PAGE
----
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Appeals court rejects suit against Dallas payday lender law

There is no denying that not everyone has the kind of income stream required to meet all their wants. In too many instances, though, the income streams of many individuals in Texas aren't sufficient to even meet all of their basic needs. That's one of the arguments proponents make for raising the minimum wage.

Confronted with the challenges of trying to make it day to day, many people turn to alternative credit sources to try to make ends meet. Sometimes the door they go through leads to an operation that offers payday loans or loans against car titles. What often happens then is that an already struggling consumer gets trapped in a cycle of rolling over loans and exorbitant interest rates.

That is not the kind of debt relief that typically gets a person out of trouble. 

But in the absence of regulations meant to control how such lenders operate, it's a path people can find themselves going down, unless they consult first with an attorney.

As things currently stand, Texas is viewed as having some of the most lax regulations on payday and title lenders in the country. Interest rates of as much as 1,000 percent are not unheard of. There's some talk that the legislature might attempt to pass a uniform regulatory measure for the state during next year's session. Shy of that, 17 cities have passed their own ordinances.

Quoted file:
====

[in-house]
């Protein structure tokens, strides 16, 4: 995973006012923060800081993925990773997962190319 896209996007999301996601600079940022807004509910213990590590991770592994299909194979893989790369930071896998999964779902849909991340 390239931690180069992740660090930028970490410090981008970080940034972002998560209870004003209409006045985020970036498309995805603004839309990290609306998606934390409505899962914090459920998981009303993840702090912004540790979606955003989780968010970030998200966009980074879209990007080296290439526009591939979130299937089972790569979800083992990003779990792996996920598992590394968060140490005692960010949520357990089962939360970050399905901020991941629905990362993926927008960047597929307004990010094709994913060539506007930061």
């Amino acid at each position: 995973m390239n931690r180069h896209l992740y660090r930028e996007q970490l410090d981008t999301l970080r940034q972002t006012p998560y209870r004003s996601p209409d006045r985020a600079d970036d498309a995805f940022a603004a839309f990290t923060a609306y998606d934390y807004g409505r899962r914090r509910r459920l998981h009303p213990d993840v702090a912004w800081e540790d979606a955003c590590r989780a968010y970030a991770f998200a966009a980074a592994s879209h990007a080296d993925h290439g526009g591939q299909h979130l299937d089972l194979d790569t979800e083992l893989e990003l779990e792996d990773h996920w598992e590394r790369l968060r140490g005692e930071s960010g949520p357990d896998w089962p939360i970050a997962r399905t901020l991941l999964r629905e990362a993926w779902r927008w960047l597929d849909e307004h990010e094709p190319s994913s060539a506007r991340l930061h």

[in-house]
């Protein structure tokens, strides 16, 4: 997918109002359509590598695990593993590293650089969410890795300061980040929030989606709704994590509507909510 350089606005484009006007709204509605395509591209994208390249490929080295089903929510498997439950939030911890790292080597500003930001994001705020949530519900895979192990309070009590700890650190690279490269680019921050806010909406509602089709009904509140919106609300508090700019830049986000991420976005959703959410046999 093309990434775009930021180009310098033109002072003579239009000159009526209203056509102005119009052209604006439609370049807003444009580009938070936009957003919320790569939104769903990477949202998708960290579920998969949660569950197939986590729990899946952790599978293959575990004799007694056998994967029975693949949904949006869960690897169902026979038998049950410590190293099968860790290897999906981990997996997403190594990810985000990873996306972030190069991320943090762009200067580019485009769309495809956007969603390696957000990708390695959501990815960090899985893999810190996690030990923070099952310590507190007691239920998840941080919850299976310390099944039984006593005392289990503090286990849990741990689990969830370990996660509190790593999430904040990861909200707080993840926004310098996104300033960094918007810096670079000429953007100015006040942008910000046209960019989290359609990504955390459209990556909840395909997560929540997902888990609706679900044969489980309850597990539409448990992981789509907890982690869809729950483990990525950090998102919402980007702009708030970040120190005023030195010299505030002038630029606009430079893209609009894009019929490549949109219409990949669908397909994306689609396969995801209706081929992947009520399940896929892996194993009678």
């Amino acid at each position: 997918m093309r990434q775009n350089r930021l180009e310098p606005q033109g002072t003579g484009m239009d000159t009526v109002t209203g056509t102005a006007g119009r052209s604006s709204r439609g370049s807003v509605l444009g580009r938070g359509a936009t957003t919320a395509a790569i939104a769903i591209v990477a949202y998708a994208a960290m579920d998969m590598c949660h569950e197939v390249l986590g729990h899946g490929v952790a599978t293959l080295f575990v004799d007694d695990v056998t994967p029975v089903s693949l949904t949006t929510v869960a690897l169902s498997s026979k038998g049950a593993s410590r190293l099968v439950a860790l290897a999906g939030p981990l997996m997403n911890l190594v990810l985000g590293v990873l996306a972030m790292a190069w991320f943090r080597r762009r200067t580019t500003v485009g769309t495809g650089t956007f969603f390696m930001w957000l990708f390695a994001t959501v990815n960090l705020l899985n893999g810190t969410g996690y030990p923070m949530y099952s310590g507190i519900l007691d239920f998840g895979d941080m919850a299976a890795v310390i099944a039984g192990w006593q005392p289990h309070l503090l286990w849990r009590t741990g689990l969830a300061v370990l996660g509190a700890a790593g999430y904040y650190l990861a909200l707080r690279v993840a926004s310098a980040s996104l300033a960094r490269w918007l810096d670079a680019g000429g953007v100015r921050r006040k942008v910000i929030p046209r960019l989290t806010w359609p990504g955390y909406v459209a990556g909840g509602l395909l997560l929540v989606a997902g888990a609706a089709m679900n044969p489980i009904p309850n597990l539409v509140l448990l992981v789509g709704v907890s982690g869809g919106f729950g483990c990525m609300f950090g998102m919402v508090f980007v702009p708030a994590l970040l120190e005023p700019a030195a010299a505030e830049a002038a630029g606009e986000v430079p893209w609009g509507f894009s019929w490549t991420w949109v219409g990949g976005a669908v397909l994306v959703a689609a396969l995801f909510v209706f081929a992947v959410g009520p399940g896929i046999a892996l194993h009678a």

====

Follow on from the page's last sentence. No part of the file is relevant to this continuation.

Dallas is among them. And despite a challenge from the payday lending industry, the city has seen the law upheld in court. The latest decision came just last month when the Fifth Court of Appeals in Austin rejected industry claims that the ordinance blocks operators from doing business. The court said the city has only set the terms for doing business, which is its right.

A spokesman for the industry group says the question lenders are faced with now is deciding whether to appeal to the Texas Supreme Court. He says challenges to all the other ordinances are also likely. 

Source: El Paso Times, "Appellate court rejects payday lenders' suit against Dallas ordinance," Marty Schladen, June 1, 2014 

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